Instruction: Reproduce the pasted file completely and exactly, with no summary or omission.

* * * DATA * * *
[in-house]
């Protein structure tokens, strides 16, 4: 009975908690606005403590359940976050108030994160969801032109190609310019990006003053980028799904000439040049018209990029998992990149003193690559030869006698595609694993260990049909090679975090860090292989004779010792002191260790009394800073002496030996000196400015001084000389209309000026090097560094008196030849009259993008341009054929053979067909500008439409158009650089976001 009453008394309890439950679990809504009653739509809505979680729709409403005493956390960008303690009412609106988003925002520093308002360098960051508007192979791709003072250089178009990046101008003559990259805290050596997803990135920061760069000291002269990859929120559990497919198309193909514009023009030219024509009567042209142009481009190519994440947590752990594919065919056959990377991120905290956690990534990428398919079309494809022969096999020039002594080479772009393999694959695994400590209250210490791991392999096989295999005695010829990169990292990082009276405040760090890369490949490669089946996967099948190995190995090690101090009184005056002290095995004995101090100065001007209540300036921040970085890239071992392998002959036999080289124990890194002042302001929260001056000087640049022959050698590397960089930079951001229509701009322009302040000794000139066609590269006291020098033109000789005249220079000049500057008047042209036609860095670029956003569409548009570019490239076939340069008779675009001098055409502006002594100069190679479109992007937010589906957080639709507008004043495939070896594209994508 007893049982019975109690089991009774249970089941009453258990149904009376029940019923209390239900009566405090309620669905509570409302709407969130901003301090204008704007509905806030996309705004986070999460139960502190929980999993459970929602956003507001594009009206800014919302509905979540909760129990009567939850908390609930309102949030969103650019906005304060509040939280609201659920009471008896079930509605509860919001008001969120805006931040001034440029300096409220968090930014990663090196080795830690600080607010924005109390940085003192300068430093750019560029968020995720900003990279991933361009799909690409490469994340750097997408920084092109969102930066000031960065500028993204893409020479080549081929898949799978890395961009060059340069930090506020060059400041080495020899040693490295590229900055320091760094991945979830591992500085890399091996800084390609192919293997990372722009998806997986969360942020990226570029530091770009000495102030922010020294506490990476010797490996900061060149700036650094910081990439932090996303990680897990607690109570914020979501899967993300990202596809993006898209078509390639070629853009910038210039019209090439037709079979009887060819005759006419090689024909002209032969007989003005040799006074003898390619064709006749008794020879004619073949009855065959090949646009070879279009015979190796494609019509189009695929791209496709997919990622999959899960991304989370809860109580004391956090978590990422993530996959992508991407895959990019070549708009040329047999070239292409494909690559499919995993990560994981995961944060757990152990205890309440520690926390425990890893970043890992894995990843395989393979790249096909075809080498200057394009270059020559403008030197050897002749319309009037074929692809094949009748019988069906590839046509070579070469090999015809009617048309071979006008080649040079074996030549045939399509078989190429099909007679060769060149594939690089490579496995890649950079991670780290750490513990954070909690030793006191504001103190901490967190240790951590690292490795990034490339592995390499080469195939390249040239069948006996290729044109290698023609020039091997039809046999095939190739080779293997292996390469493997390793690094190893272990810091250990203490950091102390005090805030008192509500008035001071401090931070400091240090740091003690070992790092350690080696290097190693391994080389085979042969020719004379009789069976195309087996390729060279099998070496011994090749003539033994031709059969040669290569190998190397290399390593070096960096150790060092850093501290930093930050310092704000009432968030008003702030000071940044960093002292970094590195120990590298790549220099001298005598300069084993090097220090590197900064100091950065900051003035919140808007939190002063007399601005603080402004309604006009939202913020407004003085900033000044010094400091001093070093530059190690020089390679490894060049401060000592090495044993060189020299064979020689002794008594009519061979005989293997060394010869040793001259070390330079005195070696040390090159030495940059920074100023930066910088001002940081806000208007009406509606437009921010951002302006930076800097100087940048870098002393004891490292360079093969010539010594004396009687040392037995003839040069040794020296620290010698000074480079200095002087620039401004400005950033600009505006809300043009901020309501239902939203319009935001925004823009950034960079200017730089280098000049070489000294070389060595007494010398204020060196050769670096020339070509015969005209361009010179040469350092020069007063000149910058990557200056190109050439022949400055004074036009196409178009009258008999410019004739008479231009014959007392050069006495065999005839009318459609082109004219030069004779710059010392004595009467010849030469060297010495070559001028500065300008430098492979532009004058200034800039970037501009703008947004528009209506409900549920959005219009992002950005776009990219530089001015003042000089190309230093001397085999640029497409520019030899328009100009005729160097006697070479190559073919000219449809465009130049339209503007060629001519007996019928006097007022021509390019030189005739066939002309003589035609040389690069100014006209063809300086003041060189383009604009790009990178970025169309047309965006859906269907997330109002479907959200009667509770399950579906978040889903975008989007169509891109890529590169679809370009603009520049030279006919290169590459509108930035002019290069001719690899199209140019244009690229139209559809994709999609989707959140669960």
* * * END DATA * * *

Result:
[in-house]
């Protein structure tokens, strides 16, 4: 009975908690606005403590359940976050108030994160969801032109190609310019990006003053980028799904000439040049018209990029998992990149003193690559030869006698595609694993260990049909090679975090860090292989004779010792002191260790009394800073002496030996000196400015001084000389209309000026090097560094008196030849009259993008341009054929053979067909500008439409158009650089976001 009453008394309890439950679990809504009653739509809505979680729709409403005493956390960008303690009412609106988003925002520093308002360098960051508007192979791709003072250089178009990046101008003559990259805290050596997803990135920061760069000291002269990859929120559990497919198309193909514009023009030219024509009567042209142009481009190519994440947590752990594919065919056959990377991120905290956690990534990428398919079309494809022969096999020039002594080479772009393999694959695994400590209250210490791991392999096989295999005695010829990169990292990082009276405040760090890369490949490669089946996967099948190995190995090690101090009184005056002290095995004995101090100065001007209540300036921040970085890239071992392998002959036999080289124990890194002042302001929260001056000087640049022959050698590397960089930079951001229509701009322009302040000794000139066609590269006291020098033109000789005249220079000049500057008047042209036609860095670029956003569409548009570019490239076939340069008779675009001098055409502006002594100069190679479109992007937010589906957080639709507008004043495939070896594209994508 007893049982019975109690089991009774249970089941009453258990149904009376029940019923209390239900009566405090309620669905509570409302709407969130901003301090204008704007509905806030996309705004986070999460139960502190929980999993459970929602956003507001594009009206800014919302509905979540909760129990009567939850908390609930309102949030969103650019906005304060509040939280609201659920009471008896079930509605509860919001008001969120805006931040001034440029300096409220968090930014990663090196080795830690600080607010924005109390940085003192300068430093750019560029968020995720900003990279991933361009799909690409490469994340750097997408920084092109969102930066000031960065500028993204893409020479080549081929898949799978890395961009060059340069930090506020060059400041080495020899040693490295590229900055320091760094991945979830591992500085890399091996800084390609192919293997990372722009998806997986969360942020990226570029530091770009000495102030922010020294506490990476010797490996900061060149700036650094910081990439932090996303990680897990607690109570914020979501899967993300990202596809993006898209078509390639070629853009910038210039019209090439037709079979009887060819005759006419090689024909002209032969007989003005040799006074003898390619064709006749008794020879004619073949009855065959090949646009070879279009015979190796494609019509189009695929791209496709997919990622999959899960991304989370809860109580004391956090978590990422993530996959992508991407895959990019070549708009040329047999070239292409494909690559499919995993990560994981995961944060757990152990205890309440520690926390425990890893970043890992894995990843395989393979790249096909075809080498200057394009270059020559403008030197050897002749319309009037074929692809094949009748019988069906590839046509070579070469090999015809009617048309071979006008080649040079074996030549045939399509078989190429099909007679060769060149594939690089490579496995890649950079991670780290750490513990954070909690030793006191504001103190901490967190240790951590690292490795990034490339592995390499080469195939390249040239069948006996290729044109290698023609020039091997039809046999095939190739080779293997292996390469493997390793690094190893272990810091250990203490950091102390005090805030008192509500008035001071401090931070400091240090740091003690070992790092350690080696290097190693391994080389085979042969020719004379009789069976195309087996390729060279099998070496011994090749003539033994031709059969040669290569190998190397290399390593070096960096150790060092850093501290930093930050310092704000009432968030008003702030000071940044960093002292970094590195120990590298790549220099001298005598300069084993090097220090590197900064100091950065900051003035919140808007939190002063007399601005603080402004309604006009939202913020407004003085900033000044010094400091001093070093530059190690020089390679490894060049401060000592090495044993060189020299064979020689002794008594009519061979005989293997060394010869040793001259070390330079005195070696040390090159030495940059920074100023930066910088001002940081806000208007009406509606437009921010951002302006930076800097100087940048870098002393004891490292360079093969010539010594004396009687040392037995003839040069040794020296620290010698000074480079200095002087620039401004400005950033600009505006809300043009901020309501239902939203319009935001925004823009950034960079200017730089280098000049070489000294070389060595007494010398204020060196050769670096020339070509015969005209361009010179040469350092020069007063000149910058990557200056190109050439022949400055004074036009196409178009009258008999410019004739008479231009014959007392050069006495065999005839009318459609082109004219030069004779710059010392004595009467010849030469060297010495070559001028500065300008430098492979532009004058200034800039970037501009703008947004528009209506409900549920959005219009992002950005776009990219530089001015003042000089190309230093001397085999640029497409520019030899328009100009005729160097006697070479190559073919000219449809465009130049339209503007060629001519007996019928006097007022021509390019030189005739066939002309003589035609040389690069100014006209063809300086003041060189383009604009790009990178970025169309047309965006859906269907997330109002479907959200009667509770399950579906978040889903975008989007169509891109890529590169679809370009603009520049030279006919290169590459509108930035002019290069001719690899199209140019244009690229139209559809994709999609989707959140669960």